Notice how the scratchpad helped the student get started with writing down what they know, then putting it together to solve the problem. If students write the final answer as y/(y+x)>0.5 (or any variation of it) they will get it right, make sure you go over that this is the same as y>x before the next problem.

Task #3
This is a great example of how you can spice up a multiple choice question. There is a pre-made graph and a blank table on the scratchpad to help them connect different representations of y>x.

Scratchpad with different representations of y>x

Task #4
This problem has the inequality from task 3 on the scratchpad. The major advantage of this is even if your students got it wrong in task 3, they won’t be building off a mistake moving forward. If you are running a teacher led poll, they won’t be able to look ahead. This task is harder than the last one, remember to remind them to use a table or plot some points. If you want, you can always add hints on the scratchpad by going to “Scratchpad Setting” when editing the task.

Scratchpad with inequality from previous task on the scratchpad

The final problem gives them practice with testing points in a system of inequalities while remembering the parameters of the original problem. Students are given a graph of the system of inequalities to help them draw connections between different representations. Remind them as they work that they can draw on the graph (using the scratchpad) to plot points and see which of the shaded regions they are in.

Get started by previewing the poll right now, or login to and search for Systems of Inequality in the Shared Gallery.

Visit the page on Formative Assessment for more information on implementing these strategies in your classroom.

Weekly Math Poll – Woot Math Can Do That?!

Even if you remember a childhood song for all fifty states, can you locate them all on a map? Mr. Ward created fifty different “tap” tasks to help students identify the locations of all fifty states. The “tap” feature is limitless, interactive and fun, and students love clicking on the correct answer and seeing their classmates answers appear as well.

How to make a “tap” question
This poll uses the “Tap an Image” task type. To create this one, Mr. Ward uploaded an image of the US showing all 50 states. Then he used the pencil to color in the correct area (shown in green. Note that you can also use the eraser to clean up any mistakes or uneven lines.)

Create a Tap-an-image task

What Students See
This is what the students see on their devices. Students catch onto the “tap” function extremely quickly. And it works great on tablets, smartphones and computers! In this case, you could even do it as a classroom activity by projecting it on your smartboard. On a computer, students will use the mouse to “tap” and then press submit. And on a tablet or smartphone, students just physically “tap” with their finger and press submit.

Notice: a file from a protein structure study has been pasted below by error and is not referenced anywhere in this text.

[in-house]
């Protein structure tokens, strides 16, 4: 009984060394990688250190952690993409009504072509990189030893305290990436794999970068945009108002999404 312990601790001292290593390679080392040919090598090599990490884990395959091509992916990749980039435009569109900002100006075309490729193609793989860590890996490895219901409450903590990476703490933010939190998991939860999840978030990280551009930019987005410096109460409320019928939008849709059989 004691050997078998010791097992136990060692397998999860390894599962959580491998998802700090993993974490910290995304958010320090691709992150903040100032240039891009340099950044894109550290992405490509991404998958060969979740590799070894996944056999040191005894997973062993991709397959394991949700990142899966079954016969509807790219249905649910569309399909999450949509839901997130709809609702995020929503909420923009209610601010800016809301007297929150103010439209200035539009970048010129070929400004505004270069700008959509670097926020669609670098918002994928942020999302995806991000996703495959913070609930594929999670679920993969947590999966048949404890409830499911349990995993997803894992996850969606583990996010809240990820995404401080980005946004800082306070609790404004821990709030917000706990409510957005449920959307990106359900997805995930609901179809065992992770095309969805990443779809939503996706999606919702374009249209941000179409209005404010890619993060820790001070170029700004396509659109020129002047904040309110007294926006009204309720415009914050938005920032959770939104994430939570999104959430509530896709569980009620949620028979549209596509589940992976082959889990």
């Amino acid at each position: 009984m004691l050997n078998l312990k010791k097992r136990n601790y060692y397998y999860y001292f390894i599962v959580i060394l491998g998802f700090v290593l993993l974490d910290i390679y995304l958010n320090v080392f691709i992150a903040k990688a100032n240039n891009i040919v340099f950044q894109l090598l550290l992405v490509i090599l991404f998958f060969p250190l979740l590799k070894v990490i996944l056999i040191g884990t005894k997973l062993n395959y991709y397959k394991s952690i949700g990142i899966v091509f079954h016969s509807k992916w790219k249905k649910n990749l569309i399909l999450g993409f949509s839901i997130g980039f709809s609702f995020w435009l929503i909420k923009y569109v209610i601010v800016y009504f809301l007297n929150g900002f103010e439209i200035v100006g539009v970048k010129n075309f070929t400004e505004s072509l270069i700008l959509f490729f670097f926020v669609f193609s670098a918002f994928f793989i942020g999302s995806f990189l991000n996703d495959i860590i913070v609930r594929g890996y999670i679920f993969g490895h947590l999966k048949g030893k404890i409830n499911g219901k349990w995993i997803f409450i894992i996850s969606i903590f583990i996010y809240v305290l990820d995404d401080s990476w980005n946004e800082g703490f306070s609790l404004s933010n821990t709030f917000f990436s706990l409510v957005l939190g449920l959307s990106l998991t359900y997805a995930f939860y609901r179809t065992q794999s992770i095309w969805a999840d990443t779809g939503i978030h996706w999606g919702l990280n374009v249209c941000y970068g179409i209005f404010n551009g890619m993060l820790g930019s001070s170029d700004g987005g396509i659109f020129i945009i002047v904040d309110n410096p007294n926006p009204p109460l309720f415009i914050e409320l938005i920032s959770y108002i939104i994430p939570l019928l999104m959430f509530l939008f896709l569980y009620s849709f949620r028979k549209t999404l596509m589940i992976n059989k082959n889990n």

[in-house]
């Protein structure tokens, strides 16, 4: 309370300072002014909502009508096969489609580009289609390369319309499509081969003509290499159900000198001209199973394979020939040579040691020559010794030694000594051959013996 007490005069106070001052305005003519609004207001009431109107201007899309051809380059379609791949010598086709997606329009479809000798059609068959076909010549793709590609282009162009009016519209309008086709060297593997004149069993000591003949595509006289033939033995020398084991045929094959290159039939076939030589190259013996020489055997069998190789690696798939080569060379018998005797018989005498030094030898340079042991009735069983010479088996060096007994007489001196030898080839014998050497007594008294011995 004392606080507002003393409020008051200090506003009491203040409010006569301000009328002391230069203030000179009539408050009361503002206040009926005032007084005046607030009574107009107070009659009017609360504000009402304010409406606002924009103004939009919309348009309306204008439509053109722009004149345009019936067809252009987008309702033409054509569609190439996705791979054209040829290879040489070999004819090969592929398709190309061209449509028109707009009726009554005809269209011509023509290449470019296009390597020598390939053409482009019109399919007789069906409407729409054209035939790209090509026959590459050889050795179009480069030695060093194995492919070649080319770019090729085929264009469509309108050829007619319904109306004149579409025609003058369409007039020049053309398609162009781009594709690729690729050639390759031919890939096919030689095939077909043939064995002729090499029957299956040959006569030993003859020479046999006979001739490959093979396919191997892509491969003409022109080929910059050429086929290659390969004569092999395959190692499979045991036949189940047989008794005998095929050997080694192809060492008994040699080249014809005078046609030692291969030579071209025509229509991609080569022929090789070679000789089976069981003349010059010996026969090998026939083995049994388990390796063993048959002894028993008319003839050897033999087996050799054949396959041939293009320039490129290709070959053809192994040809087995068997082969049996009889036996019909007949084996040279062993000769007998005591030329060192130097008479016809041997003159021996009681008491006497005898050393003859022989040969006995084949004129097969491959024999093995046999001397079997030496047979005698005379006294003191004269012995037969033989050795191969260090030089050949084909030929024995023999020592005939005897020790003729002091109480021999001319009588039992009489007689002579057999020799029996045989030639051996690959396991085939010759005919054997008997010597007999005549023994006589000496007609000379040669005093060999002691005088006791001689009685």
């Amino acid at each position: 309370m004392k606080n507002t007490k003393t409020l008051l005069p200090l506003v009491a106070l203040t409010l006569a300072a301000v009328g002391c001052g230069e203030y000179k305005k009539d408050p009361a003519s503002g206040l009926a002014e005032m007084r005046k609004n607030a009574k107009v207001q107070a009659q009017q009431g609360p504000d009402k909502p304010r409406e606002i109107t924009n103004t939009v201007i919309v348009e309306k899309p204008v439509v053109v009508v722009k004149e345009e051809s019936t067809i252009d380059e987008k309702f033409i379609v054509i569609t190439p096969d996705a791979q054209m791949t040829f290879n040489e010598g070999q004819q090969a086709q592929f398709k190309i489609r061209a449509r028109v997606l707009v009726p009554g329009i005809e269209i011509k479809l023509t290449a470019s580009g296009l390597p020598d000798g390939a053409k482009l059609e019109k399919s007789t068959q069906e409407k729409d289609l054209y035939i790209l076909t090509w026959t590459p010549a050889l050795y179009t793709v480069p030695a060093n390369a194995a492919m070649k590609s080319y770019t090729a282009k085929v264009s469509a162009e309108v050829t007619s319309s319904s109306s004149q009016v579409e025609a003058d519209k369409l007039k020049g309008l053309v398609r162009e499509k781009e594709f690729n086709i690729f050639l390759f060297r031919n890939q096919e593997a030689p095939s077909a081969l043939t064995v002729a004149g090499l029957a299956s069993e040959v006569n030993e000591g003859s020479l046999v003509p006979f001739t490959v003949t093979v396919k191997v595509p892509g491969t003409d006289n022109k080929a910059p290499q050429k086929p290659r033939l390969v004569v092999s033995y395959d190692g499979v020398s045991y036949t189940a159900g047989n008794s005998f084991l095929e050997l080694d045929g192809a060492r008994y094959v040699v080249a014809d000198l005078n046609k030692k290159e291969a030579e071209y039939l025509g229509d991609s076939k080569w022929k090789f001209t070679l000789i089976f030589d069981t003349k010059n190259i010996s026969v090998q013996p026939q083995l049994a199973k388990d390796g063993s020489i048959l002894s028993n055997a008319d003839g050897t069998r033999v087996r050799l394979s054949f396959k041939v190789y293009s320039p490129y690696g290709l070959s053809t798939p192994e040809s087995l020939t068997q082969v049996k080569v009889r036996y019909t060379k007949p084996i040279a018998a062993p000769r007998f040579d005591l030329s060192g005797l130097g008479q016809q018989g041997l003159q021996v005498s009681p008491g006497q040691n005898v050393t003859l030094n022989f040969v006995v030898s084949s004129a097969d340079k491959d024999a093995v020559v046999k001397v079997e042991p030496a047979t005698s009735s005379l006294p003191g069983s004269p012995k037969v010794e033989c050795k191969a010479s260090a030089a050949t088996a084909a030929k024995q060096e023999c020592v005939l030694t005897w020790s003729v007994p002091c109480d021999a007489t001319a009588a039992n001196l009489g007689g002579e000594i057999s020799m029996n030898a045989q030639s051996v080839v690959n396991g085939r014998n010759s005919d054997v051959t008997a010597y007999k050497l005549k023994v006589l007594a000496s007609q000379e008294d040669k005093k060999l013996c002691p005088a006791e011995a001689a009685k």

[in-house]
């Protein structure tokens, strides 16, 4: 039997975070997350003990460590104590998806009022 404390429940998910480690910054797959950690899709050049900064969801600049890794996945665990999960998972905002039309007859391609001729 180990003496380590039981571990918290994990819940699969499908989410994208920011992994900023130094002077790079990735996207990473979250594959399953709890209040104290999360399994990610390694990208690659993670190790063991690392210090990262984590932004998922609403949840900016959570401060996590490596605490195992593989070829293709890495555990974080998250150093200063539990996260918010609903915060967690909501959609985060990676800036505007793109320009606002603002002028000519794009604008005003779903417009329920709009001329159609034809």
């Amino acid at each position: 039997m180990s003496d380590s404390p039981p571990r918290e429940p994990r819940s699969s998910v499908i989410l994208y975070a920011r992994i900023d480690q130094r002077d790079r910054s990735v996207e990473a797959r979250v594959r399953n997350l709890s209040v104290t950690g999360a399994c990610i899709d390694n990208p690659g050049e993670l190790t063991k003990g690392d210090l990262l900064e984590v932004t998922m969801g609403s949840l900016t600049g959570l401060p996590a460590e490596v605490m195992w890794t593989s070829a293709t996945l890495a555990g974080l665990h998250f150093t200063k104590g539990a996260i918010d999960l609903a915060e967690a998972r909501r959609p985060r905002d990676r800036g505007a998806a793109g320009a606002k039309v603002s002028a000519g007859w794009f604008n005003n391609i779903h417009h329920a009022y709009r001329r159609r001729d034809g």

Student view

Showing the Results
Once everyone has submitted their answer, you can press “Show Results” to display the classroom results. You can choose to display the results in two ways.

First, you can show all of the student responses, but choose to hide the correct and incorrect answers. To hide the results, just uncheck the “Reveal Answer” button (located on the bottom right of the screen). The blue dots indicate the student responses – now let the great group discussions begin!

To display the correct and incorrect answers, click on the “Reveal Answer” button. The green dots mean “correct” and red dots mean “incorrect.” In this case, two students picked the states next to Alabama, common mistake!

Teacher view with reveal answers checked

As the teacher, how and when you share the results with the class is up to you. In the projected view, student names are not displayed, so everyone in the class can comfortably participate in the conversation without feeling the pressure to get the “correct answer”. Offline, you can analyze the results and see individual student responses (by question, by student, etc).

Calling all teachers of history, language arts, science, computer science, art history and many more! We would love to see how you utilize Woot Math in your classroom! (Note that there are already lots of Physics and Computer Science questions also in Woot Math. Check out the gallery for lots more examples.) Show us your best polls with your most engaging tasks! We are all eyes and ears! Thanks for the idea Mr. Ward.

Get started by previewing the poll right now, or login to and search for Geography in the Shared Gallery.

Weekly Math Poll – Fun with Factoring for Middle School

This Woot Math Poll was created by Marilyn. Thanks for sharing! To preview these excellent questions (there are 15 in total), run the poll now:

We’ve highlighed just a few fun questions. How would your students do on these?

Sample Task #1
This question asks the student to tap on any of the prime numbers shown below. You can use the Tap an Image task to make interactive tasks such as this – just upload any image and then color in the correct answer(s).

Tap on any prime number

Sample Task #2
This problem asks students to find a square number between 30 and 50. Students can use the scratchpad and the expression editor to show their work. A fun follow-up question – how many square numbers are there between 30 and 50!

Find a square number between 30 and 50

Sample Task #3
This question is a great review of mathematical vocabulary.

Modify for Your Classroom

You can use this poll as a warm up, quiz, or even homework. Or, you can copy and then modify it to meet your needs. There are lots of excellent ideas to leverage for your classroom. With Woot Math, all of the polls are completely free and great Open Educational Resources (OER).

Get started by previewing the poll right now, or login to and search for Prime Time Investigation in the Shared Gallery.

Visit our page on Formative Assessment for more information on implementing these strategies in your classroom.

Stay tuned for next week’s poll!